By Bonnie A. Rabinovitch-Mantel, CFLS.
Though the date of separation may seem relatively minor in the grand scheme of a divorce, it can actually be a pivotal date in determining a wide variety of factors—from whether certain property or assets are either communal or separate, to matters of a spousal support, and more. Establishing the date of separation is an incredibly important and necessary step while navigating and/or negotiating a divorce in San Diego.
In the state of California, the date of separation occurs when either spouse no longer intends to continue the marriage and their subsequent actions accordingly comply with that intent. In other words, the date of separation doesn’t necessarily boil down to a single monumental fight or even when a spouse temporarily moves out.
Often, the date of separation is a meaningful occurrence in which the marriage is no longer considered viable by either spouse, and his or her ensuing behavior and actions consistently follow suit. It’s important to remember that each case has its own set of circumstances. The wisest course of action is to consult with a San Diego divorce attorney who can assist in identifying all the factors that establish your specific date of separation.
Some questions that San Diego family courts consider when confirming an official separation include:
- What are the former couple’s current living situations? Do they still live under the same roof?
- How does the former couple present their marital status to family and friends?
- How independent are the former spouses’ finances from one another, including income taxes and shared accounts?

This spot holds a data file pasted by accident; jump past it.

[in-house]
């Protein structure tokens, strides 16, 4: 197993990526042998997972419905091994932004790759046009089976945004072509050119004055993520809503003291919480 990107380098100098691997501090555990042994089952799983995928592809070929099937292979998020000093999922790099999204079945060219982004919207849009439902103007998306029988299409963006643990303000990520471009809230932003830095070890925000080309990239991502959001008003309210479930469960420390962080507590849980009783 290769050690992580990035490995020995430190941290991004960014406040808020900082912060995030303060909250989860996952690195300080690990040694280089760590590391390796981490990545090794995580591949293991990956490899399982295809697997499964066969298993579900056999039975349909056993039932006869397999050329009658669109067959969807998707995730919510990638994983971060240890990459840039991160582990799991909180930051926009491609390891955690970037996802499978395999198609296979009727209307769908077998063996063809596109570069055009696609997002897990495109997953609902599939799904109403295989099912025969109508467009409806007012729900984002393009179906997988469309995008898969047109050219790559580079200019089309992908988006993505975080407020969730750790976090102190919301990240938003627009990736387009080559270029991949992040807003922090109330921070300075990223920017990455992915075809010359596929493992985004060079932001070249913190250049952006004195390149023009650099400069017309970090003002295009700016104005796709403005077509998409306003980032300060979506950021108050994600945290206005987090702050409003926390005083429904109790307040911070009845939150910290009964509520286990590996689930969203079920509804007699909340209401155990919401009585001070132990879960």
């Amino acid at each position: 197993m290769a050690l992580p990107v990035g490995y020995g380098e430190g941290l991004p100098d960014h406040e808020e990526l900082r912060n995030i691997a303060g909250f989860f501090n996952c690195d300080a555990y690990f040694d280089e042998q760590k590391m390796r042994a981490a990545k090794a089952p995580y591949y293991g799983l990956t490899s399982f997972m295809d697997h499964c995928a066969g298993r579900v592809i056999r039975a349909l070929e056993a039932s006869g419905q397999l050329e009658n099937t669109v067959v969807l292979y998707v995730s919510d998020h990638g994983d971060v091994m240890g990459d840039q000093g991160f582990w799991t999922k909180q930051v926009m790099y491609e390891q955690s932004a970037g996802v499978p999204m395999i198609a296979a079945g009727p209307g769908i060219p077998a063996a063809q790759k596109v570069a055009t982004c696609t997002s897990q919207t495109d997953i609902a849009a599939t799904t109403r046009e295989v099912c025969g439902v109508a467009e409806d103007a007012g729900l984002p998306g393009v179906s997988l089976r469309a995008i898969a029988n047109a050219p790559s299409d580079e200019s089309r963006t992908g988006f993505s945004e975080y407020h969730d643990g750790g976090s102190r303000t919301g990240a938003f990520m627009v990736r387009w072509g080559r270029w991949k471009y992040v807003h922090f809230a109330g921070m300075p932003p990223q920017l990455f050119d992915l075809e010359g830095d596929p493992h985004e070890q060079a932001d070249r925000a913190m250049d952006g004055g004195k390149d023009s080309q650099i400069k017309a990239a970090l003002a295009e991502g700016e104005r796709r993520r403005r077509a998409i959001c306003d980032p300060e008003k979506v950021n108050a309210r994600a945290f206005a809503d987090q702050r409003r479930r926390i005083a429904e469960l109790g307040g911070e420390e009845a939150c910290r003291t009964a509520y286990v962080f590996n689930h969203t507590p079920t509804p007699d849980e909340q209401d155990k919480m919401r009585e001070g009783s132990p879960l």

- Does the former couple continue intimacy? For instance—do they still eat dinner together every night? Do they vacation together? Do they spend holidays with one another?
All in all, the California (to include San Diego) family courts use these questions (and other factors) to determine the validity of a separation, in turn establishing an official date of separation. Once the date of separation in a San Diego divorce has been gaged, other aspects of divorce negotiations can be broached. For instance, did the marriage enjoy a long enough duration so that spousal support would be allotted for the duration of the receiving spouse’s lifetime? Establishing whether or not your marriage is considered long-term or short-term makes a world of difference in broaching matters of spousal support amounts and duration.
The date of separation is also significant in determining matters of community property. If former spouses decided to separate, but remained in the same home for a significant amount of time, the question of what constitutes community property is then raised—not to mention the question of income earned by either partner during that time. A 2015 case called Marriage of Davis is recent evidence that date of separation and continued cohabitation are certainly matters of importance when it comes to negotiating a divorce and all it entails.
The facts are everything when considering a date of separation. In San Diego, divorce and family law cases rely significantly on date of separation determinations to establish a solid foundation for divorce negotiations. Of course, these detailed areas of California law are incredibly complex, and there’s no harm in asking questions to better understand all the specifics and personal concerns involved.